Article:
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Moroland: The Story of Betty and Jay Abrams by Betty Abrams
Two missionaries and their family spend 36 years in the Philippines with a Muslim tribe.

Comments from the author

The greatest honor we could want in life is to get to heaven and find how out whom of our Muslim friends who heard God’s truth from us have truly accepted Christ as their redeemer. Yet on Earth sometimes God honors us with earthly rewards that encourage us to labor on for Him.

Several honors were given to Jay that brought joy to our hearts because it showed that the Maguindanao tribe had accepted us as friends and acknowledged that we had become part of their community. From 1954 to 1963 we lived in the town of Dulawan up the Rio Grande River. It was later named Datu Piang after an early founder of the town.

Many years later, in 1978, we were invited back for a very special Founder’s Day celebration. There, in the town plaza, people gathered to listen to a program of speeches by various dignitaries and leaders of the tribe. Then, to our surprise, Jay’s name was called out and a certificate was given proclaiming him to be a “son of Dulawan.” It thrilled our hearts to realize that after all these years these dear people felt that we “belonged to them.”

During the 1970s, days were spent counseling students at a local college in Cotabato City, the coastal city where we later made our home. In 1979 we were invited to a university graduation at Davao City, on the opposite side of the island of Mindanao. There, Jay spoke to the graduating class of several hundred students. At the conclusion, with much fanfare, Jay was given an honorary doctor’s degree in humanities. Rev. Ben DeJesus, then president of the Christian and Missionary Alliance Churches of the Philippines, was with us to share our joy. In the Philippines, when a university wants to bestow a doctorate degree on anyone, that person's credentials have to be accepted by the Department of Education in Manila before permission is given. Jay’s previously written thesis on Islam as practiced by the Maguindanaos had already been written and a copy of it was in the National Library in Manila. We were told that a copy had been given to then President Marcos to help him understand the thinking of the Maguindanaos during the years of rebel wars.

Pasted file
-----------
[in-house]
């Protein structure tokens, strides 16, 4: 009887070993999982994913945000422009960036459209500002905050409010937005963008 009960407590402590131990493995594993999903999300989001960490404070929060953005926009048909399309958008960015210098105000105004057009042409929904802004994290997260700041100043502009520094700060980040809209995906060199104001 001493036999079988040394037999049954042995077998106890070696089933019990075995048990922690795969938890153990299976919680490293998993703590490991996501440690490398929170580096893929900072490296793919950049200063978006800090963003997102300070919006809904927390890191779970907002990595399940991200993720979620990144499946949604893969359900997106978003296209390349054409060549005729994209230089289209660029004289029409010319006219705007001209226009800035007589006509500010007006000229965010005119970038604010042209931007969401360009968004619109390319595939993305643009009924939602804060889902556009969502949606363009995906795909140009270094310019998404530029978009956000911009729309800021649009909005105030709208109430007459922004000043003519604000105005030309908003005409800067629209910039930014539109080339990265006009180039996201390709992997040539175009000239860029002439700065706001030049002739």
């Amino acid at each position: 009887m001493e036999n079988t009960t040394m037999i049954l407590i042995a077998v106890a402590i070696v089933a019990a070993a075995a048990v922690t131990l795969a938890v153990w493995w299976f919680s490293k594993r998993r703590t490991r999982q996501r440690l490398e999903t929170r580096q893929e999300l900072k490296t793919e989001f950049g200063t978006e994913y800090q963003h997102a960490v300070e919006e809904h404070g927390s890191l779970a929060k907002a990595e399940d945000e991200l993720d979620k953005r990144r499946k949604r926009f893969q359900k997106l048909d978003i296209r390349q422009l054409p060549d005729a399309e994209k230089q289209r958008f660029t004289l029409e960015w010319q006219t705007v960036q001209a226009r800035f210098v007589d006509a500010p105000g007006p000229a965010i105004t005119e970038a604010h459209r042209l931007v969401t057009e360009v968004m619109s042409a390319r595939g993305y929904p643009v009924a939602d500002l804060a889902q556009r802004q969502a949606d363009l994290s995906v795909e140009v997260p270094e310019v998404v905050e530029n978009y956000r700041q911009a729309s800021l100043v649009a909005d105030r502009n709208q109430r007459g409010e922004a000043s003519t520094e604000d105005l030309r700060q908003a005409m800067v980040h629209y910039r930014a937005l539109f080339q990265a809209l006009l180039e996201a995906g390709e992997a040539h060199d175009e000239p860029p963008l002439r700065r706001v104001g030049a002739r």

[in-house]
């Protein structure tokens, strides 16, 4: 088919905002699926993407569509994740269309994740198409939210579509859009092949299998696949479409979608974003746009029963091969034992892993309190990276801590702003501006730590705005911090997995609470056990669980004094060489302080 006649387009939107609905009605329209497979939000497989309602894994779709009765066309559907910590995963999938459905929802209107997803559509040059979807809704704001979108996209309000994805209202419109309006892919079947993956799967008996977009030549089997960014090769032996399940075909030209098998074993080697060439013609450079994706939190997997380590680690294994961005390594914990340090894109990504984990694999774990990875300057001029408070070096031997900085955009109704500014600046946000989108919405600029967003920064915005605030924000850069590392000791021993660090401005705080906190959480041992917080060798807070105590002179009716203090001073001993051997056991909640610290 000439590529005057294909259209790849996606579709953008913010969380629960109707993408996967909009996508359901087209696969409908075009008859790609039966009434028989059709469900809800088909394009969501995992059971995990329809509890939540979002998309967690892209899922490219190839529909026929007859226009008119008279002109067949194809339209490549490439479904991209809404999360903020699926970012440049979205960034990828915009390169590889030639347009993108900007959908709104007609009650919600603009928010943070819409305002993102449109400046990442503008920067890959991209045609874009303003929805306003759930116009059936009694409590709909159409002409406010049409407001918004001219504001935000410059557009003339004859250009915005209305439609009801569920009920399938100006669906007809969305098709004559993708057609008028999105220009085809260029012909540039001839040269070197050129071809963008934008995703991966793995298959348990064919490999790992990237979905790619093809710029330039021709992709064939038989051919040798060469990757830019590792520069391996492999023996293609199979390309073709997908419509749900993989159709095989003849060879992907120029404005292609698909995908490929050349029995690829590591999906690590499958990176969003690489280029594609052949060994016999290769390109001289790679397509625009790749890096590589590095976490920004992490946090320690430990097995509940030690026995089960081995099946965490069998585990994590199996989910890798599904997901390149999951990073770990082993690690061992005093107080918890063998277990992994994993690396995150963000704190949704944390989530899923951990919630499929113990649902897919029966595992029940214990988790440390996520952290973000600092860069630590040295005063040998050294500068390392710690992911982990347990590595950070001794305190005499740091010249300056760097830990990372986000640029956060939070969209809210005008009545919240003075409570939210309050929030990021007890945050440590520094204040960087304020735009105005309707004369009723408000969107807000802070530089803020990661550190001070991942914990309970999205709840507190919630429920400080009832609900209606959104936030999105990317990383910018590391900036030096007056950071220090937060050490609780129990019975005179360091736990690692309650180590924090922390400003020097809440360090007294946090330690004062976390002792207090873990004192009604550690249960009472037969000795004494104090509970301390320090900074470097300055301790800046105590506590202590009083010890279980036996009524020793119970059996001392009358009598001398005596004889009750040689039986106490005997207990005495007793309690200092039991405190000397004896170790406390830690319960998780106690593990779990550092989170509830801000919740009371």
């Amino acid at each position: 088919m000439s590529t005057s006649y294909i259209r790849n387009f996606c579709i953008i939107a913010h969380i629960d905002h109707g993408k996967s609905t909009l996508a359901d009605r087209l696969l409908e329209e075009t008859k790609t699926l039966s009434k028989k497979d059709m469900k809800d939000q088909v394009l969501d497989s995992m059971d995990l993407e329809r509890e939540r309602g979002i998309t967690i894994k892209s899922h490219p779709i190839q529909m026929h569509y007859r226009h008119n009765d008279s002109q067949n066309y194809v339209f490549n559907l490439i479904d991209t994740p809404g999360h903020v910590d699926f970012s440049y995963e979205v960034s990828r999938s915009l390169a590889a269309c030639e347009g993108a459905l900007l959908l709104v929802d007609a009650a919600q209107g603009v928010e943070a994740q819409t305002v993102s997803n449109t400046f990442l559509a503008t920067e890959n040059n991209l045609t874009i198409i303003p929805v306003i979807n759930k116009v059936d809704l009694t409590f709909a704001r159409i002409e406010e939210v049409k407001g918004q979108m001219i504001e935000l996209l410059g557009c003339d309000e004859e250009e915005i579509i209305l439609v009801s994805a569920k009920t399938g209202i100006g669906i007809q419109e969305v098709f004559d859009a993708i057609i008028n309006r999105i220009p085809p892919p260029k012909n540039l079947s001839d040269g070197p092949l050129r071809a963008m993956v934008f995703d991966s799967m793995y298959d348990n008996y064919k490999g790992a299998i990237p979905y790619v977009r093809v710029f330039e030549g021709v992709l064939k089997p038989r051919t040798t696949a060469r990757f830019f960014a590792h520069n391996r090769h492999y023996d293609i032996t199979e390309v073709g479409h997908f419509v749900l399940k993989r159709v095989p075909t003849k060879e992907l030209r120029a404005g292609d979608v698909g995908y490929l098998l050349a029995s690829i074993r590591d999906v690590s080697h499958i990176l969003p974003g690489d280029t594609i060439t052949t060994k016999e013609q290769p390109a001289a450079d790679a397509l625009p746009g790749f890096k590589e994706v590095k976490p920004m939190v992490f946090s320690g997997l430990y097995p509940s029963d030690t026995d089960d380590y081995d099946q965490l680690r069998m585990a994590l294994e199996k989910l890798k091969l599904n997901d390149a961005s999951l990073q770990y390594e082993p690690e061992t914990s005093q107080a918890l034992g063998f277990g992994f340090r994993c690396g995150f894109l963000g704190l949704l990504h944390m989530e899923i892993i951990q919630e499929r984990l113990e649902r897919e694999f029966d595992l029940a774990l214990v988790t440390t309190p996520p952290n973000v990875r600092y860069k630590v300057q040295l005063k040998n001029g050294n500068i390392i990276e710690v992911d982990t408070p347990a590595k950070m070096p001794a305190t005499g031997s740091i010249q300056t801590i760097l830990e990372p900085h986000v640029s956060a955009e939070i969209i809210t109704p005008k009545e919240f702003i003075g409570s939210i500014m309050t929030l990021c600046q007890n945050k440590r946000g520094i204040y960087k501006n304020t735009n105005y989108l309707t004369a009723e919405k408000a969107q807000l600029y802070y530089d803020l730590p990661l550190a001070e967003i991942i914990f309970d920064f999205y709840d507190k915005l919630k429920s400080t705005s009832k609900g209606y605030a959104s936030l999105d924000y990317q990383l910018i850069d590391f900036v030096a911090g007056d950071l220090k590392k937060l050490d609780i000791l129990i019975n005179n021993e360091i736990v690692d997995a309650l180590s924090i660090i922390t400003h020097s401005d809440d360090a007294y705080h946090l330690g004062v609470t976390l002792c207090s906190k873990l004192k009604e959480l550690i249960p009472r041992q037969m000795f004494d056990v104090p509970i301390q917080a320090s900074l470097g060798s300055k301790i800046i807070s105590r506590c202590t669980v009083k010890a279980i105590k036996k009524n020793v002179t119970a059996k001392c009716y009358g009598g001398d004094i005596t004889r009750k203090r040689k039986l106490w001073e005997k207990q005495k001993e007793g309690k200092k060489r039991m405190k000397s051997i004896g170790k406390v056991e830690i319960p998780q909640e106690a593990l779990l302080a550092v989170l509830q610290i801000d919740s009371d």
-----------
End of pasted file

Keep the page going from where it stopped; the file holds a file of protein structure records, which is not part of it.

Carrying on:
During the 1980s we had a harelip ministry. This gained the attention of local government officials of the Department of Welfare. In 1986 another award was given in a local ceremony in Cotabato City. This was in the form of a wood plaque with a pair of hands holding a heart and was in honor of the work we had done in helping over 200 people to have new appearances.

All the work we did was done to glorify God and to bring honor to His name.

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